For five long months, Alphabet’s self-driving unit Waymo and ride-sharing startup Uber have been battling it out in the courts over self-driving technology.

Now it appears an end is in sight between the two tech companies.

According to Reuters, Waymo is seeking at least $1bn damages and a public apology from Uber in a settlement of the suit.

In addition, Waymo wants an independent monitor to be appointed to ensure Uber doesn’t use its technology in the future.

However, it doesn’t look like Waymo is going to get what it wants. Sources familiar with the matter said Uber rejected those terms as non-starters.

What is the Waymo Uber lawsuit about?

Back in February, Waymo launched its complaint against Uber for reportedly stealing confidential information on its Lidar sensor technology, which is crucial to autonomous driving.

Lidar sensors use light pulses reflected off objects to gauge their position on or near the road. It is central to self-driving tech as it helps the car determine how to move.

One of Waymo’s engineers, Anthony Levandowski, left Alphabet to set up his own self-driving trucking startup, Otto. Uber then acquired Otto. This was allegedly on the basis that Levandowski would bring with him hard drives hosting Waymo’s intellectual property.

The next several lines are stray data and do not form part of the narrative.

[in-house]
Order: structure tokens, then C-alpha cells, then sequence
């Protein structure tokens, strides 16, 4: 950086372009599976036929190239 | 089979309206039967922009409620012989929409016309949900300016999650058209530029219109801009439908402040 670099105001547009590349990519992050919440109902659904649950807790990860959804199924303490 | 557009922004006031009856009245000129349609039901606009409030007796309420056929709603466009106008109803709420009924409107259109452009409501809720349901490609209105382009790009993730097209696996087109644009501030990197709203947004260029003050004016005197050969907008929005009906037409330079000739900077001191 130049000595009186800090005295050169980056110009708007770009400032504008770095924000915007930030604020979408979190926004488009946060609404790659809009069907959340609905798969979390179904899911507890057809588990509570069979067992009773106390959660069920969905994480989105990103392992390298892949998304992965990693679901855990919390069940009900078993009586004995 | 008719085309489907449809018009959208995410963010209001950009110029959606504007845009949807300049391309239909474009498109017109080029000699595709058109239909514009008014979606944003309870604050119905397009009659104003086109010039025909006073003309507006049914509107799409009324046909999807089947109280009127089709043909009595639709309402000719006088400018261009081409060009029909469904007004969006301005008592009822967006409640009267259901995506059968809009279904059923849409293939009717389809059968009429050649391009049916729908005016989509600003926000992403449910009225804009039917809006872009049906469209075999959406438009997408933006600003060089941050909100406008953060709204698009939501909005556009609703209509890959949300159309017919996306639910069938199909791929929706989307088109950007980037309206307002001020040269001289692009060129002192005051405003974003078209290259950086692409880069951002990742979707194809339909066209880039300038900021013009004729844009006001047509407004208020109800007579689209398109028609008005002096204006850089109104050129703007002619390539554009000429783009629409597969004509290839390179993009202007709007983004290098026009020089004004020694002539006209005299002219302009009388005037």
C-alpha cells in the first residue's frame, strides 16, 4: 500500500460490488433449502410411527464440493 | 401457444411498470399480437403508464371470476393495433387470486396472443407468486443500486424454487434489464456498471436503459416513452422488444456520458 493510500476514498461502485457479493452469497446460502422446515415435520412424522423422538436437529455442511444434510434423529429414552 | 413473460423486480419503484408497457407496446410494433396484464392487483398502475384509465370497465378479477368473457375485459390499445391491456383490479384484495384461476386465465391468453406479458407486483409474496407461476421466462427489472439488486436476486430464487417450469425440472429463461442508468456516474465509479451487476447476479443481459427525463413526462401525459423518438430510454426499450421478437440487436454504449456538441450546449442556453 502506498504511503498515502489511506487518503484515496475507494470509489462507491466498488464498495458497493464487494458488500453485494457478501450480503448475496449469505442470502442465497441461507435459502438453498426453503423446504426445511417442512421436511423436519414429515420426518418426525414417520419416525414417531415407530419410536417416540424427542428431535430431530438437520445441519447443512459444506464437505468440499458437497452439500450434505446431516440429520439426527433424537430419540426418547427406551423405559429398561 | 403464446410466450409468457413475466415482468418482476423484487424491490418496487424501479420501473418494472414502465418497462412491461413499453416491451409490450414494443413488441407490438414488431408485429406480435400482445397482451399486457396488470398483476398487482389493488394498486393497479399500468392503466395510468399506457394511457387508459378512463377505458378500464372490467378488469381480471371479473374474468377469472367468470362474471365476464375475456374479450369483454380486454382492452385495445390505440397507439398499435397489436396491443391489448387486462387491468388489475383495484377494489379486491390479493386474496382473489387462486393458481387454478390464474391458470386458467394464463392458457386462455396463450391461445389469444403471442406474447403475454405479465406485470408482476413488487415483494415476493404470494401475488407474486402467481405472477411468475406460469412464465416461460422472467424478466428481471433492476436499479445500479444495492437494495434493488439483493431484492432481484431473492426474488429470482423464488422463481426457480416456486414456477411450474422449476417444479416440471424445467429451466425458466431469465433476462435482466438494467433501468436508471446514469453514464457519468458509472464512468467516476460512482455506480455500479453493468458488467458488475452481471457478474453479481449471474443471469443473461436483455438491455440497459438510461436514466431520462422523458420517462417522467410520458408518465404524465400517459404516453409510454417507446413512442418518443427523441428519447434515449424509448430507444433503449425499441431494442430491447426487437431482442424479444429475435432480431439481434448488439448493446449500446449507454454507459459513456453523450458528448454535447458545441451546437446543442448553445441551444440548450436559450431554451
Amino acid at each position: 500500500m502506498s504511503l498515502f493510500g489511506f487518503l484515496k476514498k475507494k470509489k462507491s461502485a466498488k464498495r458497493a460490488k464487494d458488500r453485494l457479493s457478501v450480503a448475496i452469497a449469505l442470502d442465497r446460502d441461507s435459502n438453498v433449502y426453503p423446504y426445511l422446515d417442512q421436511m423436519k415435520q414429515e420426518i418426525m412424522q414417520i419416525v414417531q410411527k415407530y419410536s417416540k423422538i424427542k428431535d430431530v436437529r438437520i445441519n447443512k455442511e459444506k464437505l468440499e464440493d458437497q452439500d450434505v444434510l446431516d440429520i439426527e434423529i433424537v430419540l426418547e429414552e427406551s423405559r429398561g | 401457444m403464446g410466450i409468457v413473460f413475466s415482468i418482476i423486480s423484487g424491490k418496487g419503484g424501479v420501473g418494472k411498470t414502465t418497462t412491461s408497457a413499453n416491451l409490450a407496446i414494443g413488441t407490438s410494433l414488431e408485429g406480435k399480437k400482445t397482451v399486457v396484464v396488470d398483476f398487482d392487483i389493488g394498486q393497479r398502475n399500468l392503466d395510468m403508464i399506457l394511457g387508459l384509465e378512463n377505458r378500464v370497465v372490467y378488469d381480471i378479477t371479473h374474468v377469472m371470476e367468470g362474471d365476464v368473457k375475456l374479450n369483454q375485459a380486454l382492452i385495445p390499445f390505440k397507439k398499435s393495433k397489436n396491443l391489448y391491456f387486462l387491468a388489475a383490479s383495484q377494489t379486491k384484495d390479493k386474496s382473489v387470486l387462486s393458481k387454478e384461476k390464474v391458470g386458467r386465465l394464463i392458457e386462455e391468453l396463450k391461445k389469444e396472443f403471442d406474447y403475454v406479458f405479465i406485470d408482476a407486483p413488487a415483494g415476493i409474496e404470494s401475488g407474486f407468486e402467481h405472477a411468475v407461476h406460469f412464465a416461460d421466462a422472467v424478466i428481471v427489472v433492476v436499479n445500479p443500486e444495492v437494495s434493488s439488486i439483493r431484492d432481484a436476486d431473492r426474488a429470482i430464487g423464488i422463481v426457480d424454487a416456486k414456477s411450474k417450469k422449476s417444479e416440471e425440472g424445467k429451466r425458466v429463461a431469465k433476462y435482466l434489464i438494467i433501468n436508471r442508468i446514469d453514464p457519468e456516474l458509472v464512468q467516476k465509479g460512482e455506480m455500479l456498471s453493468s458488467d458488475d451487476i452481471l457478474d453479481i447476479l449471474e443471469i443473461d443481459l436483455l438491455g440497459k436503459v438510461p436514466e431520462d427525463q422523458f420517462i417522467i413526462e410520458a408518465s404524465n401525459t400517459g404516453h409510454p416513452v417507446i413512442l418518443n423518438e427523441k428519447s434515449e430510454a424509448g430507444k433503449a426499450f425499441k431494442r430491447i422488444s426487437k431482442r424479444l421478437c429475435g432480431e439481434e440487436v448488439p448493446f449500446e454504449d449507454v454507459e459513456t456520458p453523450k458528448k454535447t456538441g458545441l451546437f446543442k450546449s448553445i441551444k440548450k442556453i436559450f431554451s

Uber eventually fired Levandowski in May, but not before he had been working as head of self-driving technologies at the startup.

During the trial, Levandowski hasn’t actually denied that he took the documents from Waymo. He has asserted his fifth amendment right and refused to testify.

As well as dealing with the Waymo lawsuit, Uber has been facing some other struggles including the firing of its chief executive and co-founder Travis Kalanick.  Uber has since hired a new leader, Dara Khosrowshahi, whose tenure at the company started with it losing its license to operate in London.

What does Waymo want to achieve?

Waymo does want some money from Uber, as it is estimating damages in the case to be about $1.9bn. However, reportedly its main aim is to stop Uber from using any Waymo intellectual property.

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If Uber has been using Waymo Lidar technology, it will set the company’s self-driving program back, possibly years. It’s already faced issues in this department. Earlier this year it had to pull its self-driving fleets from Arizona, California and Pennsylvania in the US after one of the autonomous vehicles was involved in a crash.

Uber is under federal investigation

The trial between two tech companies could be frozen as there is currently a federal criminal investigation into Uber’s alleged thievery of Waymo’s technology.

The judge presiding over the case, William Alsup, recommended it be investigated by federal prosecutors back in May.

When the trial is resumed in early December, Uber could request a delay in proceedings. This could cause the case to drag on for months.